At the age of eleven he went to Naples, to study "humanity, logic, and dialectic", and, four years later, he entered the Order of St. Dominic, giving up his worldly name of Filippo and taking that of Giordano. He made his novitiate at Naples and continued to study there. In 1572 he was ordained priest.Bruno was not a guy who got along with people:
It seems, however, that, even as a novice, he attracted attention by the originality of his views and by his outspoken criticism of accepted theological doctrines. After his ordination things reached such a pass that, in 1576, formal accusation of heresy was brought against him. Thereupon he went to Rome, but, apparently, did not mend his manner of speaking of the mysteries of faith; for the accusations were renewed against him at the convent of the Minerva. Within a few months of his arrival he fled the city and cast off all allegiance to his order.
From this point on, his life-story is the tale of his wanderings from one country to another and of his failure to find peace anywhere. He tarried awhile in several Italian cities, and in 1579 went to Geneva, where he seems to have adopted the Calvinist faith, although afterwards, before the ecclesiastical tribunal at Venice, he steadfastly denied that he had ever joined the Reformed Church. This much at least is certain; he was excommunicated by the Calvinist Council on account of his disrespectful attitude towards the heads of that Church and was obliged to leave the city. Thence he went to Toulouse, Lyons, and (in 1581) to Paris.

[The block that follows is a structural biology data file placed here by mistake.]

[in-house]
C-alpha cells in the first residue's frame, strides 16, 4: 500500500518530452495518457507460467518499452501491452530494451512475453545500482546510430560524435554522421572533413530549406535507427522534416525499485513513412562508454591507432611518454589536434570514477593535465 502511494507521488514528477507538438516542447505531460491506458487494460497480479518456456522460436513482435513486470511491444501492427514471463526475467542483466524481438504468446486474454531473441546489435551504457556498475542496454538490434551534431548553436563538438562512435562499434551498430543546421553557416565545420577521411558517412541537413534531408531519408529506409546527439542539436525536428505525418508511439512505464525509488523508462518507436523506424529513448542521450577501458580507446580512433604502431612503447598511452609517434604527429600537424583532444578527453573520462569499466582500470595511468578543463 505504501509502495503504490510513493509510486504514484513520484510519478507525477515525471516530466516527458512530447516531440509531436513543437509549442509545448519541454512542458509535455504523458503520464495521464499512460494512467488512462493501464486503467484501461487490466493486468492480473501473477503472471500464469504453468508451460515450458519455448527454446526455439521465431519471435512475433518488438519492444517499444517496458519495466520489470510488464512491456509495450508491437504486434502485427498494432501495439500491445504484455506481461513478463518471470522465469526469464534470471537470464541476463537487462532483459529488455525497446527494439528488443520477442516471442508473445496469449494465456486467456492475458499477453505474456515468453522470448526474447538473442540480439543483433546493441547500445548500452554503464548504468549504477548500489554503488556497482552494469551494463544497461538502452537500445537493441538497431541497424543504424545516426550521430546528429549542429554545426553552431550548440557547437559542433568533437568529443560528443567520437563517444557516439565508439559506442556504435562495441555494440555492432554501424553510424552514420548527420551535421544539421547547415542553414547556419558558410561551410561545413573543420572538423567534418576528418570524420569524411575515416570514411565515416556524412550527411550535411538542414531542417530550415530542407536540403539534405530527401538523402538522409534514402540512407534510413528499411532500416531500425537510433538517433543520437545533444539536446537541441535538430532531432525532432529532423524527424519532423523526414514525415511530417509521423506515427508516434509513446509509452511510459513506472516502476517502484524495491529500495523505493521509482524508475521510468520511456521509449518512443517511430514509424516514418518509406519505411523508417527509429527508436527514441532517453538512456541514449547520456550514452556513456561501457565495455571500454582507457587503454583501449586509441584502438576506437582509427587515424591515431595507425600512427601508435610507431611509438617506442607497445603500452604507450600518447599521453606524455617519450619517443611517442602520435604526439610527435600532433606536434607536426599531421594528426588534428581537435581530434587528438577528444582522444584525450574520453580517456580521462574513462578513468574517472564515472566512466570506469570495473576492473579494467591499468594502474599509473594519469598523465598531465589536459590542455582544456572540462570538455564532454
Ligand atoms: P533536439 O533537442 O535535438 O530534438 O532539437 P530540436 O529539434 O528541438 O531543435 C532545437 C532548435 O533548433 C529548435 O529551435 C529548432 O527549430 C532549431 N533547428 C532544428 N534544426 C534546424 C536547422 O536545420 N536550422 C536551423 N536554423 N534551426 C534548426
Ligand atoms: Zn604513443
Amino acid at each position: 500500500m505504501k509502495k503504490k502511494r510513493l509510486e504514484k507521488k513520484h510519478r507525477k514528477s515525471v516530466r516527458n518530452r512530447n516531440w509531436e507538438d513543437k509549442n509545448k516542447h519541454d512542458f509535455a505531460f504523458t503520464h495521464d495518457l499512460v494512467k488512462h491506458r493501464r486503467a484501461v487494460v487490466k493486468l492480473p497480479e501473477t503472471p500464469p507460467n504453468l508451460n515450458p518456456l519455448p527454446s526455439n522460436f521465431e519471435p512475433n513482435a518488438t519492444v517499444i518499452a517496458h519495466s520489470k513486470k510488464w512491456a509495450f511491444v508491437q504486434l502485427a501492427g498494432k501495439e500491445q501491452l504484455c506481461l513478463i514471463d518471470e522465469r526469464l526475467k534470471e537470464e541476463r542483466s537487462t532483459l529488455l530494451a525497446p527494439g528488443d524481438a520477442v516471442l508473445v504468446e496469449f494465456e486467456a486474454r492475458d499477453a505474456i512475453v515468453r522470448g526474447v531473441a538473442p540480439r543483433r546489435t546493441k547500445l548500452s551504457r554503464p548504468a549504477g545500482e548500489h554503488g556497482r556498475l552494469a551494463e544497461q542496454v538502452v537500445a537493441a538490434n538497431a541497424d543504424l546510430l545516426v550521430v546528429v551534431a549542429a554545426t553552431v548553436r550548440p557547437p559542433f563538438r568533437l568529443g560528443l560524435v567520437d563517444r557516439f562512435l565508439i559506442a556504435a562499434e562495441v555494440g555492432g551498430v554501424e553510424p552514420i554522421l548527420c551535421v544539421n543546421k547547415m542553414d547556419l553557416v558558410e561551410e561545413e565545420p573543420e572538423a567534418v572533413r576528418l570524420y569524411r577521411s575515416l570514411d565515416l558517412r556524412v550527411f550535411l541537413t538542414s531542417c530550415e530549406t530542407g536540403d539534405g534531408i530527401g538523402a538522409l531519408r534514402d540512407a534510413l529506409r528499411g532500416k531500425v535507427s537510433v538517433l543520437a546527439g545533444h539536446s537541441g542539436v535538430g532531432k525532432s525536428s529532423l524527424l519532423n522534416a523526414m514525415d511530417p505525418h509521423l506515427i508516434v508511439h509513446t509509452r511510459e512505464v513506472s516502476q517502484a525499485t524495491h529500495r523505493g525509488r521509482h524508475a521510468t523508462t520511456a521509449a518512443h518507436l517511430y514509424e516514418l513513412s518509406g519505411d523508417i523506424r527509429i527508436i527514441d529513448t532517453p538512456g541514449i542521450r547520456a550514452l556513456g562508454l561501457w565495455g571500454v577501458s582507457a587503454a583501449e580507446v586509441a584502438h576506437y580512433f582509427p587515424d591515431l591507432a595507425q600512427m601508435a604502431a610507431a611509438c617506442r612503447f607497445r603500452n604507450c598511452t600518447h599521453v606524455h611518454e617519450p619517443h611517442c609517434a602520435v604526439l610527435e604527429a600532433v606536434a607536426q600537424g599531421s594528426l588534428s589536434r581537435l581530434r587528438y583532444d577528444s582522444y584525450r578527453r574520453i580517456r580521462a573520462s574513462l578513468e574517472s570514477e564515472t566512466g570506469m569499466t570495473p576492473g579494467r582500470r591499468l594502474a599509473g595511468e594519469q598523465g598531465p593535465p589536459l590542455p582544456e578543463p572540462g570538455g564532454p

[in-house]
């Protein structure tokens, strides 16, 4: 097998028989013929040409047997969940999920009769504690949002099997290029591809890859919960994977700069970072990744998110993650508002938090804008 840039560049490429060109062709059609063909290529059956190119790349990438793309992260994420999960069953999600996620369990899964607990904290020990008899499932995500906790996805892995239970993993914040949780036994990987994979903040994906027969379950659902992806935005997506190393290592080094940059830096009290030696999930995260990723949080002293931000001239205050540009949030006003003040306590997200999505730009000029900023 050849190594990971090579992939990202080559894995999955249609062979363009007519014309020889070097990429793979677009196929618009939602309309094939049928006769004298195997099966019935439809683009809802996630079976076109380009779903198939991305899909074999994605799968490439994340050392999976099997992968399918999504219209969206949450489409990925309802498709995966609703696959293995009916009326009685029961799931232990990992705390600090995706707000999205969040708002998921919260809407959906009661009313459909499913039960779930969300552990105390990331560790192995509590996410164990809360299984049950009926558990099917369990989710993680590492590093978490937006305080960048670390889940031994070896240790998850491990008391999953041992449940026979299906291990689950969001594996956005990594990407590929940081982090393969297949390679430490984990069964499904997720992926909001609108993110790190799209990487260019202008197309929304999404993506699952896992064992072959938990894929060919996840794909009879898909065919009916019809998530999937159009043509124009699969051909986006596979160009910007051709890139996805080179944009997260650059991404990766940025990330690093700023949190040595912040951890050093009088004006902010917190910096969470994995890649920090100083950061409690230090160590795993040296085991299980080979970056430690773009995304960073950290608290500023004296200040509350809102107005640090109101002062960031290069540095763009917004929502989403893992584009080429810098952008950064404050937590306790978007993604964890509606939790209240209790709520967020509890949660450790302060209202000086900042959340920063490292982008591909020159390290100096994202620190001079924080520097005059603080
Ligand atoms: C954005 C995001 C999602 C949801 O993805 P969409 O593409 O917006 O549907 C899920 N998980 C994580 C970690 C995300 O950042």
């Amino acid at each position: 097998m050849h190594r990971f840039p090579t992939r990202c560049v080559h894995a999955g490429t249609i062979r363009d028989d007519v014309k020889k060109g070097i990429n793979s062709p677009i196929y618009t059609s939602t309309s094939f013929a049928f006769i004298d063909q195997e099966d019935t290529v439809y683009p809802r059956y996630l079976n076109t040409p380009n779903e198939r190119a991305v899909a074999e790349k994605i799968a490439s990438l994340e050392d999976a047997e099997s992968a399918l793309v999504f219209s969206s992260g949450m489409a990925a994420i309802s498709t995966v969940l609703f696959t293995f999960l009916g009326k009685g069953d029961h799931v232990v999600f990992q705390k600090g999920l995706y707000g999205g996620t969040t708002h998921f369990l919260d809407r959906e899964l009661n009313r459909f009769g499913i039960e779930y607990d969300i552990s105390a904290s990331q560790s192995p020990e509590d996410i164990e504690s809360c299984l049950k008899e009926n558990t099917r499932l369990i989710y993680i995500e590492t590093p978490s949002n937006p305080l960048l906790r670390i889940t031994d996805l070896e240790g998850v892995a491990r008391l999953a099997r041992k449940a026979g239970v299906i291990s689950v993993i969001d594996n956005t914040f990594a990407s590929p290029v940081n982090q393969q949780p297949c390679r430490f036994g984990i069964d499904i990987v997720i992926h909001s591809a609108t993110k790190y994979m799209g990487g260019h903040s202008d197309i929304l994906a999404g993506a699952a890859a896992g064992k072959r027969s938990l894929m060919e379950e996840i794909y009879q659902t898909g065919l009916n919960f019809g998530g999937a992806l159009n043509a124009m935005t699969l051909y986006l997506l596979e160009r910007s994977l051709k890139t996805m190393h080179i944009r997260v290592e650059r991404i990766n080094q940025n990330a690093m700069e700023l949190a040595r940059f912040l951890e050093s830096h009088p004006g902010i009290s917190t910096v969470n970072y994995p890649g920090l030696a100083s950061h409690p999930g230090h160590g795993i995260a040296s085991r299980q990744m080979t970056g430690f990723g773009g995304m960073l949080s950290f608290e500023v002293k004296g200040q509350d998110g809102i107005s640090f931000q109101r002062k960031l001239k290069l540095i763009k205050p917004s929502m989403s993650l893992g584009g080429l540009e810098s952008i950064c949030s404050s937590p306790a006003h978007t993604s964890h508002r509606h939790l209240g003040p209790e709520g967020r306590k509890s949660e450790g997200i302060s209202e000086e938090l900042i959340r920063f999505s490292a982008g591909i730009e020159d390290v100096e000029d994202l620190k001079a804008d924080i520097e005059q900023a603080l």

In 1583 he crossed over to England, and, for a time at least, enjoyed the favour of Queen Elizabeth and the friendship of Sir Philip Sidney. To the latter he dedicated the most bitter of his attacks on the Catholic Church, "Il spaccio della bestia trionfante", "The Expulsion of the Triumphant Beast", published in 1584. He visited Oxford, and, on being refused the privilege of lecturing there, he published (1584) his "Cena delle ceneri", or "Ash-Wednesday Supper", in which he attacked the Oxford professors, saying that they knew more about beer than about Greek. In 1585 he returned to France, and during the year which he spent in Paris at this time made several attempts to become reconciled to the Catholic Church, all of which failed because of his refusal to accept the condition imposed, namely, that he should return to his order.
In the spring of 1599, the trial was begun before a commission of the Roman Inquisition, and, after the accused had been granted several terms of respite in which to retract his errors, he was finally condemned (January, 1600), handed over to the secular power (8 February), and burned at the stake in the Campo dei Fiori in Rome (17 February). Bruno was not condemned for his defence of the Copernican system of astronomy, nor for his doctrine of the plurality of inhabited worlds, but for his theological errors, among which were the following: that Christ was not God but merely an unusually skilful magician, that the Holy Ghost is the soul of the world, that the Devil will be saved, etc.